For these reasons, he is a natural partner for Hagerty — he has a record of success with public companies and is a true car enthusiast.

Why go public? Why now?

A recent investor deck put a value on Hagerty of over $3 billion. As a public company, Hagerty will trade under the ticker HGTY on the New York Stock Exchange.

Today, Hagerty insures over 2 million vehicles and generates over $500 million in revenue. Hagerty is an attractive public company candidate because of its reccurring revenue model, soaring growth rate and brand equity.

Since 2018, Hagerty has enjoyed a 29% compound annual revenue growth. While the lion’s share of its revenue comes from insurance, management has been methodically and carefully transforming Hagerty into a lifestyle brand. Its brand equity is well known and respected within the collector-car and automotive circles.

From a financial perspective, Hagerty is an attractive public-company candidate because it maintains low loss ratios and enjoys high customer retention — 90% of Hagerty’s customers stay with Hagerty.

Finally, the transaction is attractive because it brings together experts in public markets, capital markets, insurance, finance and is all being architected by passionate automotive enthusiasts.

It’s about growth

With a total addressable market of over 43 million collectible vehicles in the United States, Hagerty still has room to grow. It currently only serves 4% of the collector insurance market.

Hagerty has many other avenues for growth. It could grow organically, with strategic partners, or by acquisitions. Hagerty will seek to leverage its relationships with larger firms like State Farm and Markel Insurance to drive growth further. It is also targeting growth abroad and seeks to do more business in Canada, Germany and the United Kingdom.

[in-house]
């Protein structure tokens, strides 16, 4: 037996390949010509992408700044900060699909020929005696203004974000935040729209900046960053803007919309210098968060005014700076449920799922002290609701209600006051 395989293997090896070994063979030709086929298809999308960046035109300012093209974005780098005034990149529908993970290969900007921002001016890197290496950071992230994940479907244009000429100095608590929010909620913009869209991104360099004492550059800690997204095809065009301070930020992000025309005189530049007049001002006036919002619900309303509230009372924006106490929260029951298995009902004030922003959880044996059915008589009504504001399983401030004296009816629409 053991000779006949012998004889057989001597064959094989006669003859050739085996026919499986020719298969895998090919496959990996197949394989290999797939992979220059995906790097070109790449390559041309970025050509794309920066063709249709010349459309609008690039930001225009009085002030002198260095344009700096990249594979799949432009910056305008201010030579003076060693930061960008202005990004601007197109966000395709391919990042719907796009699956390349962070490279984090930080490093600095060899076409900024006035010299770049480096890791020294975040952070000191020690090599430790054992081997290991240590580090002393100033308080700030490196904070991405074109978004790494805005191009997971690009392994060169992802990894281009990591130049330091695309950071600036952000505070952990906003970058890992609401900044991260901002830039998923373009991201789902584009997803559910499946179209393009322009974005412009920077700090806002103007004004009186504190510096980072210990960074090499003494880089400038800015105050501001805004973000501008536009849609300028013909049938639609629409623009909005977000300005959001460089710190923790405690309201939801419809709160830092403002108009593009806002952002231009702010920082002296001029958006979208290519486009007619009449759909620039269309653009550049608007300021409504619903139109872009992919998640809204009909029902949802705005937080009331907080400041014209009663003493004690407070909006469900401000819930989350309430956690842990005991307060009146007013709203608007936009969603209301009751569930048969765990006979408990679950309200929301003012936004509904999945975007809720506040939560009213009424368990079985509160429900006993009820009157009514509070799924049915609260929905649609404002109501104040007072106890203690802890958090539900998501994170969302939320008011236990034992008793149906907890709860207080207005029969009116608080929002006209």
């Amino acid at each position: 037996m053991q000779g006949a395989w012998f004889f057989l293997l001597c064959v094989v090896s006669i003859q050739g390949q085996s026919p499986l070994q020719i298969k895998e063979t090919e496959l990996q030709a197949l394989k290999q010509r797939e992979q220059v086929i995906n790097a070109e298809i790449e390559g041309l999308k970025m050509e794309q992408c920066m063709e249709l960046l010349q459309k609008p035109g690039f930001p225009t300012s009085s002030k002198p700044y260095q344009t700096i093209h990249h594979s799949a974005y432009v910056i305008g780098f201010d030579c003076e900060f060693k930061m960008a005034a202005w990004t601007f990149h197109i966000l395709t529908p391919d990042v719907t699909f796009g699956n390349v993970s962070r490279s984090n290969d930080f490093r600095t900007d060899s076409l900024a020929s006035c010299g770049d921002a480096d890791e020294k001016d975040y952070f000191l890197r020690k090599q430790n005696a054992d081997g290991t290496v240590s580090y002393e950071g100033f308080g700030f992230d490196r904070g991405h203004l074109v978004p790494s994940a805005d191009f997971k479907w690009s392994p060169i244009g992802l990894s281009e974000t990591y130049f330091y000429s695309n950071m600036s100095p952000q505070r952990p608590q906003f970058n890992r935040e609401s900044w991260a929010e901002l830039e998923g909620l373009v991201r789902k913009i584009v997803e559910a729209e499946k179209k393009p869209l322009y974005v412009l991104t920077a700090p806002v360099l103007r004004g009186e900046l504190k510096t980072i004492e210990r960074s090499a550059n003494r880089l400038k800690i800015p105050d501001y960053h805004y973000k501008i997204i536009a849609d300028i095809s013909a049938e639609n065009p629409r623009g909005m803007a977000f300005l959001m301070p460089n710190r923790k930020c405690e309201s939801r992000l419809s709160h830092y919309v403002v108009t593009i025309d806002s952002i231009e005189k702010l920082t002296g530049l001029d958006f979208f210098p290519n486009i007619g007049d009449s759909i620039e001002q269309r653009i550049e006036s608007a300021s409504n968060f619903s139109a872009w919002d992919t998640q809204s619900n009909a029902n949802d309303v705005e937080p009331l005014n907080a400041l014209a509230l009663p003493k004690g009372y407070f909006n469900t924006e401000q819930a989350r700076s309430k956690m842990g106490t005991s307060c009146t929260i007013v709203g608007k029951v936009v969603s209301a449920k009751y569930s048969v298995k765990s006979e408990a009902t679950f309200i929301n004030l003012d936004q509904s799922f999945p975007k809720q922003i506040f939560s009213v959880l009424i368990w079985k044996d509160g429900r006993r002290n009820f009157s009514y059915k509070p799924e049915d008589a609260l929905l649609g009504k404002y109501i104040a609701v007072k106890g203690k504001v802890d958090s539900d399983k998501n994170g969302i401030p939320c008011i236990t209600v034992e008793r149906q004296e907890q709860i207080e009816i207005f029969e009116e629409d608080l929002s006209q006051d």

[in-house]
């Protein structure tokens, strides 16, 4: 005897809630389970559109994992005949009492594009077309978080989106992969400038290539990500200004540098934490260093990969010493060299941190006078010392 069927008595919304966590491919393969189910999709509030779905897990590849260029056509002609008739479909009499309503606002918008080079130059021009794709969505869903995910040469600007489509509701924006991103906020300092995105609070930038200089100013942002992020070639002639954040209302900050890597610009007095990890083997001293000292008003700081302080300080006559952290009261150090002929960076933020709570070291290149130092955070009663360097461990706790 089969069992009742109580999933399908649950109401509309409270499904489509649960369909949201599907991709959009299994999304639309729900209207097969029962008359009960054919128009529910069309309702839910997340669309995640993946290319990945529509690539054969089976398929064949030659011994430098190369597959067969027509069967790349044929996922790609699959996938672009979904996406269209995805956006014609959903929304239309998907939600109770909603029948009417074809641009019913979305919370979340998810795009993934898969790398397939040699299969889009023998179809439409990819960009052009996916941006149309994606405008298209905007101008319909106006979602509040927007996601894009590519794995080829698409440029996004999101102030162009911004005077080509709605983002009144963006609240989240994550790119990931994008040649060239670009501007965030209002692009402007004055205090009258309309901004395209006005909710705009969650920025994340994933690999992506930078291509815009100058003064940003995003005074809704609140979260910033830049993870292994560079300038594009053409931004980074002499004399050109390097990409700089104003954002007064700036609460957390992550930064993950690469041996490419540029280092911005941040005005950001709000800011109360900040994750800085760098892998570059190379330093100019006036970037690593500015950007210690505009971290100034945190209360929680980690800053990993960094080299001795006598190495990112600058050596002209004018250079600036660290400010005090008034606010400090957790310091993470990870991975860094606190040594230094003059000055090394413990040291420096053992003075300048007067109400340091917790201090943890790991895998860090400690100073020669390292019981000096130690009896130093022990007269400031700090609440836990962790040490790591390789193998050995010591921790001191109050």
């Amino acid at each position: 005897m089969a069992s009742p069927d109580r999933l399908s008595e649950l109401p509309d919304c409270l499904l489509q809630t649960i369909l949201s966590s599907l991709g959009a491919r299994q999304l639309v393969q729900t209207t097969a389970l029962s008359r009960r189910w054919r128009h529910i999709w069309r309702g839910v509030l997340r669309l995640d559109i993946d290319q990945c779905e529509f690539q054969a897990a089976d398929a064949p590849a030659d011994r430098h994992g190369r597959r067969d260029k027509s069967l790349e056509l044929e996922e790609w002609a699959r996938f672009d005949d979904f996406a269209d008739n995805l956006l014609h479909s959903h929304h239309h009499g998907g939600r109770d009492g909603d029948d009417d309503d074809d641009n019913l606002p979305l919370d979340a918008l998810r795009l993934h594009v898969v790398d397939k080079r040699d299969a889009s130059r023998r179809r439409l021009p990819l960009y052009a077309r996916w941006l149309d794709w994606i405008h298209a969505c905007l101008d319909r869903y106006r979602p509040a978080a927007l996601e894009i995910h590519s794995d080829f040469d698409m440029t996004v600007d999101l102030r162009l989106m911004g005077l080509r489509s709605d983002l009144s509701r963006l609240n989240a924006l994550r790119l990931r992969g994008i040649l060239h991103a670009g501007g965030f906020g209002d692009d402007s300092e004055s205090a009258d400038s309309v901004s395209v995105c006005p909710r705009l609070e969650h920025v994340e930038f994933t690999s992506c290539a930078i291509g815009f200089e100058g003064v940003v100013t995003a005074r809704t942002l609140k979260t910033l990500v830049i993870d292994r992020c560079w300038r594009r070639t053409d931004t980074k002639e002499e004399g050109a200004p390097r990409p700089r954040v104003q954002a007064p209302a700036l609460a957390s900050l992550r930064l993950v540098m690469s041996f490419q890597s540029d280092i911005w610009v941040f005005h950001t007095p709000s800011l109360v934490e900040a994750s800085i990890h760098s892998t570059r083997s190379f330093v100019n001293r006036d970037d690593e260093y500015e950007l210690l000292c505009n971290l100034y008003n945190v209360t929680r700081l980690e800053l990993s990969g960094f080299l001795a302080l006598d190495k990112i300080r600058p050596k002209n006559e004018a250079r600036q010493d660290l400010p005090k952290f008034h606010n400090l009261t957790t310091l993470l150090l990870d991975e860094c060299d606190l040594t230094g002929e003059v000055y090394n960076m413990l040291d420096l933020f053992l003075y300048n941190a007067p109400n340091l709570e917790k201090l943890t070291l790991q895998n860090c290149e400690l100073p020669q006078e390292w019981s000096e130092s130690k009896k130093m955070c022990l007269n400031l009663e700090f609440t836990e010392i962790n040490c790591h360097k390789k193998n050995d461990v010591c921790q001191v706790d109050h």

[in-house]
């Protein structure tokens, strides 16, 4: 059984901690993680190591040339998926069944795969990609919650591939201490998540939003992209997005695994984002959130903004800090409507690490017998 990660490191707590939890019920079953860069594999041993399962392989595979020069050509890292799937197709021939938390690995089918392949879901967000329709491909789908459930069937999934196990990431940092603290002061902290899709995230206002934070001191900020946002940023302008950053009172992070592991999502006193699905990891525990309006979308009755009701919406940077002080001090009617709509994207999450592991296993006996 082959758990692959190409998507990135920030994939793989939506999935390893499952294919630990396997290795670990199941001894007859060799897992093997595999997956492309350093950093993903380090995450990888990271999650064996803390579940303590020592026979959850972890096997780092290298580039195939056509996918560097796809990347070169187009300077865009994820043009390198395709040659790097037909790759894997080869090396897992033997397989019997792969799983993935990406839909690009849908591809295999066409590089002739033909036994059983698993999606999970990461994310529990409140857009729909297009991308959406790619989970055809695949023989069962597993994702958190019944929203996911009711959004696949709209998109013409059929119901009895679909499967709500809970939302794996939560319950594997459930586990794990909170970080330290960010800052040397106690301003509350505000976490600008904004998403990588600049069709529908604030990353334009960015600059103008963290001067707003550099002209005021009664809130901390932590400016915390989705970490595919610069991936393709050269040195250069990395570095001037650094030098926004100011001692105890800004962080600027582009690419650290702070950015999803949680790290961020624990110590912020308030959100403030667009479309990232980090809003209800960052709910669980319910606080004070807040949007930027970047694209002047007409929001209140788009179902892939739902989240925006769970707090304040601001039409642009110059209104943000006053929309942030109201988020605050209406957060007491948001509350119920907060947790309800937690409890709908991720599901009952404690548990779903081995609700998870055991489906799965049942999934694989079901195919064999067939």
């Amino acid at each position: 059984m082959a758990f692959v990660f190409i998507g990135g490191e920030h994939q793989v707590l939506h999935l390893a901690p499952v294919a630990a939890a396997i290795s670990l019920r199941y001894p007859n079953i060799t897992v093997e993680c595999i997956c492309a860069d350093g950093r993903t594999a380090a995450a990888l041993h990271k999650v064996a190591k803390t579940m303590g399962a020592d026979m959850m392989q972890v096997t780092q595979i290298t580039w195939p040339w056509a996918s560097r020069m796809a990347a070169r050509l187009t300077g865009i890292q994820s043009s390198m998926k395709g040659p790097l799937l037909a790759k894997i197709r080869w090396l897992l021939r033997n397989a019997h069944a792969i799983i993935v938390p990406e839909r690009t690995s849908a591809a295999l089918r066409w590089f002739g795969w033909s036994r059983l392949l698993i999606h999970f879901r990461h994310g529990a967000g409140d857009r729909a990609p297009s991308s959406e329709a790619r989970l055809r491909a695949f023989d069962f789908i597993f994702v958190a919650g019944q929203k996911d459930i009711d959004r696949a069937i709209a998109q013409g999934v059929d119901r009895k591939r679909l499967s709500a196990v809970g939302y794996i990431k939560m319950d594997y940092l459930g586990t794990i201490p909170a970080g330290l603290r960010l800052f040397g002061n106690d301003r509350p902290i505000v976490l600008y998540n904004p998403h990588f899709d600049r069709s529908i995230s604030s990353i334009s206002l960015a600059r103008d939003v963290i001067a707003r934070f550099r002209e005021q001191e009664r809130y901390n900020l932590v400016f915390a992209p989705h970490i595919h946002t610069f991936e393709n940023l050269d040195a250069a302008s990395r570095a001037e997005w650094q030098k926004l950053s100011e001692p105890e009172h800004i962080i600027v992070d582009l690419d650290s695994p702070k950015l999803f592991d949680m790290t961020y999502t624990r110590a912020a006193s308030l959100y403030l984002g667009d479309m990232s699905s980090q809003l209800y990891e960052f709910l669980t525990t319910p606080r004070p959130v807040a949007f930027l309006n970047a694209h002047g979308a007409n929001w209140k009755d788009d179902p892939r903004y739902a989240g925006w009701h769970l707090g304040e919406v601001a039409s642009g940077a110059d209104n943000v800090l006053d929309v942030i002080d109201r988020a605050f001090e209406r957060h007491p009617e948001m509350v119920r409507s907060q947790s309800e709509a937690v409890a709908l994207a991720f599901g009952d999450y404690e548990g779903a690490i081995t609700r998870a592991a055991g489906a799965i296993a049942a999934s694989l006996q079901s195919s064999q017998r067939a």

Consider the following positive trends: Cars from the early 2000s are becoming collectible modern classics. Cars from the Brass and pre-war era seem to be catching the interest of younger collectors. In general, collector cars are emerging as a legitimate alternative asset class. There is an ongoing expansion of automotive subcultures such as Goodwood, RADwood and Concours d’ Lemons. The car hobby is alive and well, and there are more options than ever to participate in it socially.

What will define success?

The ultimate success of the Hagerty/Aldel deal will hinge on management being able to deliver the growth that Wall Street demands without compromising its reputation of service and quality. A key component of this potential success is the alignment of the interests of management and investors.

As a public Hagerty grows, it will need to maintain low loss ratios, attractive expense ratios, healthy underwriting profits and high service levels — not an easy feat. Perhaps most importantly, the leadership, management and culture that have brought Hagerty to this point must be maintained.

CEO McKeel Hagerty is putting $40 million of his own money into the deal. Such a substantial investment by the founder is a strong statement that historically favors a successful outcome. ♦